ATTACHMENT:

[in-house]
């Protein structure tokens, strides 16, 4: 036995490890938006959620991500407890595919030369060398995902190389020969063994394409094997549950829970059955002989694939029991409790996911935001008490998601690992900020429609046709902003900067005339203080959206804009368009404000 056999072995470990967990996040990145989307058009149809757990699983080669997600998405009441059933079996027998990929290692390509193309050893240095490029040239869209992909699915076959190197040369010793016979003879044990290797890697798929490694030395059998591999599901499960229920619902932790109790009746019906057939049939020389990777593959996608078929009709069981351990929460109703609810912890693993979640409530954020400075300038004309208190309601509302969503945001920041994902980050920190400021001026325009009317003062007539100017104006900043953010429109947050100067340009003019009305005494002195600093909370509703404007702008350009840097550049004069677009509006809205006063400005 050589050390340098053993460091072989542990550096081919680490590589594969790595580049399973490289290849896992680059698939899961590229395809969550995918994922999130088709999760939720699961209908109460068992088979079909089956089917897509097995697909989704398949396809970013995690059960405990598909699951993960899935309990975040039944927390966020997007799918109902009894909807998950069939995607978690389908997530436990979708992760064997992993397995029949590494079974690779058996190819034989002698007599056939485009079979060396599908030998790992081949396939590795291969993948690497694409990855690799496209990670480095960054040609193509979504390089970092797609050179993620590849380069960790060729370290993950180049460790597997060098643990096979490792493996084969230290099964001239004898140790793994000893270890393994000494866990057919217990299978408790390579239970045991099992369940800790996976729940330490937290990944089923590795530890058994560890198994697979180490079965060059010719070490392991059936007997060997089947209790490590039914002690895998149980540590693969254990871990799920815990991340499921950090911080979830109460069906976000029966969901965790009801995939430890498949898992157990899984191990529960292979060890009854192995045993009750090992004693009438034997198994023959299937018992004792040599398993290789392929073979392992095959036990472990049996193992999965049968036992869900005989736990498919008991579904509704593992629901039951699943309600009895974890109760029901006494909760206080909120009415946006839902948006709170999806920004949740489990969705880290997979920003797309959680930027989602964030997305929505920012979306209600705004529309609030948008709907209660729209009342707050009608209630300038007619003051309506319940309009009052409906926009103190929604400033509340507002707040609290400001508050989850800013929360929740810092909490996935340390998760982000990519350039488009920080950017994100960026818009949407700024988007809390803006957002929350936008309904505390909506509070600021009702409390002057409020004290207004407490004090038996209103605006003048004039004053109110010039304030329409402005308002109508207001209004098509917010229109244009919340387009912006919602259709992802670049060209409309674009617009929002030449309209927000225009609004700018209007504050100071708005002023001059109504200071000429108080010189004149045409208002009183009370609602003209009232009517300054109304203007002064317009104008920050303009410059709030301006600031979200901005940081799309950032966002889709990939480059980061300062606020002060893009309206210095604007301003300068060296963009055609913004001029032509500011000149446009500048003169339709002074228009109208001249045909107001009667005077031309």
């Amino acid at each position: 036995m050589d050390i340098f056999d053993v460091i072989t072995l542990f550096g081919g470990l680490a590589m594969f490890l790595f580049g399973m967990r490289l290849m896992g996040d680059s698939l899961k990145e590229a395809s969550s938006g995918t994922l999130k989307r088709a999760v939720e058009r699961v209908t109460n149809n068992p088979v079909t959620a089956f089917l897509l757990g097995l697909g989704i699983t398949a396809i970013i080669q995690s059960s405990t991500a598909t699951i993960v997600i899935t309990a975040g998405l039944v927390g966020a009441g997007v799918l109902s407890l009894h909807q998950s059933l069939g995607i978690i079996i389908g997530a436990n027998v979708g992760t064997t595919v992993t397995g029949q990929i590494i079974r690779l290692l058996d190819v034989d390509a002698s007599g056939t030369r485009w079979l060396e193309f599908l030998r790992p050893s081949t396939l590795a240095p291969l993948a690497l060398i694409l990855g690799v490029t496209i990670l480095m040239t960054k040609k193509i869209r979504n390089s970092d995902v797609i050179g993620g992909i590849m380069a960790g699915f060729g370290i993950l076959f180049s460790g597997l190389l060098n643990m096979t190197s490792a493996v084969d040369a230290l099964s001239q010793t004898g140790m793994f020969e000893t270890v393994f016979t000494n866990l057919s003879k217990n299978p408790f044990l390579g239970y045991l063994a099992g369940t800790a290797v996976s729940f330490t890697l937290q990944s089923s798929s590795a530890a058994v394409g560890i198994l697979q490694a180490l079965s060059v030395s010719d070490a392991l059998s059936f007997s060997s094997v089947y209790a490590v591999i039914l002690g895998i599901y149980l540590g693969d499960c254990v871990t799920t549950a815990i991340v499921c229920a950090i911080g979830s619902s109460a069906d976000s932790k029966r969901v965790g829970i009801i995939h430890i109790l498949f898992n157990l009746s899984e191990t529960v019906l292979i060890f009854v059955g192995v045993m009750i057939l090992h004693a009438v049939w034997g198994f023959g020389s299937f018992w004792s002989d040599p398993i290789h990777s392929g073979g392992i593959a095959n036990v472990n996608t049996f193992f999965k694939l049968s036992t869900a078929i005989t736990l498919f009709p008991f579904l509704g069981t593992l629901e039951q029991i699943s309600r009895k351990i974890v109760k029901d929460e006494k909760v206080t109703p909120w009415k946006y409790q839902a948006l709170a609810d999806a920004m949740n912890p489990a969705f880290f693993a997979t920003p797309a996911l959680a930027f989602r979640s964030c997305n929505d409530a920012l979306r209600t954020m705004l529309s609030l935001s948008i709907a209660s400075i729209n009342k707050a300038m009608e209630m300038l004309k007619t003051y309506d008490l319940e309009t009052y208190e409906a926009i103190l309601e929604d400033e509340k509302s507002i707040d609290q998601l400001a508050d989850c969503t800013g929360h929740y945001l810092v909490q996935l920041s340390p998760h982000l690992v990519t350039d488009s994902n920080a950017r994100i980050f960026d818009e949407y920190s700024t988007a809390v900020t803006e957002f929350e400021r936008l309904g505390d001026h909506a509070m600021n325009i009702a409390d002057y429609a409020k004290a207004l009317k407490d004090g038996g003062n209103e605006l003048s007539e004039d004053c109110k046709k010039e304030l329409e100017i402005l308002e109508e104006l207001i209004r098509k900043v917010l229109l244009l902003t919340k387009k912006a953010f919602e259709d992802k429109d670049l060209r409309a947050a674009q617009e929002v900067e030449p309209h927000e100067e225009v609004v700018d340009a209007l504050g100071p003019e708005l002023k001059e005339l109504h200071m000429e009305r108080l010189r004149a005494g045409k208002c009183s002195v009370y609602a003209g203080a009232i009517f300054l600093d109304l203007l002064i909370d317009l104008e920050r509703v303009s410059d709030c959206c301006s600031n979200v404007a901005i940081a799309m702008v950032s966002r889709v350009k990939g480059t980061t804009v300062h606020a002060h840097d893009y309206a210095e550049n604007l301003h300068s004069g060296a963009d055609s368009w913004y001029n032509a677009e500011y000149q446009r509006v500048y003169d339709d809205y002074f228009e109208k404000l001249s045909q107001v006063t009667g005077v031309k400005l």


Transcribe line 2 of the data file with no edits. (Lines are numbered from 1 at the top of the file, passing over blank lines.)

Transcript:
């Protein structure tokens, strides 16, 4: 036995490890938006959620991500407890595919030369060398995902190389020969063994394409094997549950829970059955002989694939029991409790996911935001008490998601690992900020429609046709902003900067005339203080959206804009368009404000 056999072995470990967990996040990145989307058009149809757990699983080669997600998405009441059933079996027998990929290692390509193309050893240095490029040239869209992909699915076959190197040369010793016979003879044990290797890697798929490694030395059998591999599901499960229920619902932790109790009746019906057939049939020389990777593959996608078929009709069981351990929460109703609810912890693993979640409530954020400075300038004309208190309601509302969503945001920041994902980050920190400021001026325009009317003062007539100017104006900043953010429109947050100067340009003019009305005494002195600093909370509703404007702008350009840097550049004069677009509006809205006063400005 050589050390340098053993460091072989542990550096081919680490590589594969790595580049399973490289290849896992680059698939899961590229395809969550995918994922999130088709999760939720699961209908109460068992088979079909089956089917897509097995697909989704398949396809970013995690059960405990598909699951993960899935309990975040039944927390966020997007799918109902009894909807998950069939995607978690389908997530436990979708992760064997992993397995029949590494079974690779058996190819034989002698007599056939485009079979060396599908030998790992081949396939590795291969993948690497694409990855690799496209990670480095960054040609193509979504390089970092797609050179993620590849380069960790060729370290993950180049460790597997060098643990096979490792493996084969230290099964001239004898140790793994000893270890393994000494866990057919217990299978408790390579239970045991099992369940800790996976729940330490937290990944089923590795530890058994560890198994697979180490079965060059010719070490392991059936007997060997089947209790490590039914002690895998149980540590693969254990871990799920815990991340499921950090911080979830109460069906976000029966969901965790009801995939430890498949898992157990899984191990529960292979060890009854192995045993009750090992004693009438034997198994023959299937018992004792040599398993290789392929073979392992095959036990472990049996193992999965049968036992869900005989736990498919008991579904509704593992629901039951699943309600009895974890109760029901006494909760206080909120009415946006839902948006709170999806920004949740489990969705880290997979920003797309959680930027989602964030997305929505920012979306209600705004529309609030948008709907209660729209009342707050009608209630300038007619003051309506319940309009009052409906926009103190929604400033509340507002707040609290400001508050989850800013929360929740810092909490996935340390998760982000990519350039488009920080950017994100960026818009949407700024988007809390803006957002929350936008309904505390909506509070600021009702409390002057409020004290207004407490004090038996209103605006003048004039004053109110010039304030329409402005308002109508207001209004098509917010229109244009919340387009912006919602259709992802670049060209409309674009617009929002030449309209927000225009609004700018209007504050100071708005002023001059109504200071000429108080010189004149045409208002009183009370609602003209009232009517300054109304203007002064317009104008920050303009410059709030301006600031979200901005940081799309950032966002889709990939480059980061300062606020002060893009309206210095604007301003300068060296963009055609913004001029032509500011000149446009500048003169339709002074228009109208001249045909107001009667005077031309």